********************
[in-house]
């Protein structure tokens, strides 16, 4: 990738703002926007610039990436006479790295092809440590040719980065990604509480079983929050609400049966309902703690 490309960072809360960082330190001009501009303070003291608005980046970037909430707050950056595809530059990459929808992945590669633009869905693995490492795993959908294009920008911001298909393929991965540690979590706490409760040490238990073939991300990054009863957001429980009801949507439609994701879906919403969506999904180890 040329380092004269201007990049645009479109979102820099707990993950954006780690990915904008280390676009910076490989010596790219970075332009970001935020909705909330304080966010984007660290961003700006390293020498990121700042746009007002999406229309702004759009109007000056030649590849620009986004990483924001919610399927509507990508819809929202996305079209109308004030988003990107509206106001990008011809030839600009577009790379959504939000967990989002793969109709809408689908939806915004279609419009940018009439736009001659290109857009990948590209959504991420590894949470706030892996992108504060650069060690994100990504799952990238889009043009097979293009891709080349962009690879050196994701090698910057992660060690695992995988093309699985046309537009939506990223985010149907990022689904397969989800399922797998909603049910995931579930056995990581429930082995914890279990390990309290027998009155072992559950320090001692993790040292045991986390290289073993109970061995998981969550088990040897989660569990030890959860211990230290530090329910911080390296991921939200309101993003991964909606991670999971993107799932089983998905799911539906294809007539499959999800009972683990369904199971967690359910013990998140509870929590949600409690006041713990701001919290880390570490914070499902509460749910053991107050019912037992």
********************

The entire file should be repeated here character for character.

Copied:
[in-house]
């Protein structure tokens, strides 16, 4: 990738703002926007610039990436006479790295092809440590040719980065990604509480079983929050609400049966309902703690 490309960072809360960082330190001009501009303070003291608005980046970037909430707050950056595809530059990459929808992945590669633009869905693995490492795993959908294009920008911001298909393929991965540690979590706490409760040490238990073939991300990054009863957001429980009801949507439609994701879906919403969506999904180890 040329380092004269201007990049645009479109979102820099707990993950954006780690990915904008280390676009910076490989010596790219970075332009970001935020909705909330304080966010984007660290961003700006390293020498990121700042746009007002999406229309702004759009109007000056030649590849620009986004990483924001919610399927509507990508819809929202996305079209109308004030988003990107509206106001990008011809030839600009577009790379959504939000967990989002793969109709809408689908939806915004279609419009940018009439736009001659290109857009990948590209959504991420590894949470706030892996992108504060650069060690994100990504799952990238889009043009097979293009891709080349962009690879050196994701090698910057992660060690695992995988093309699985046309537009939506990223985010149907990022689904397969989800399922797998909603049910995931579930056995990581429930082995914890279990390990309290027998009155072992559950320090001692993790040292045991986390290289073993109970061995998981969550088990040897989660569990030890959860211990230290530090329910911080390296991921939200309101993003991964909606991670999971993107799932089983998905799911539906294809007539499959999800009972683990369904199971967690359910013990998140509870929590949600409690006041713990701001919290880390570490914070499902509460749910053991107050019912037992």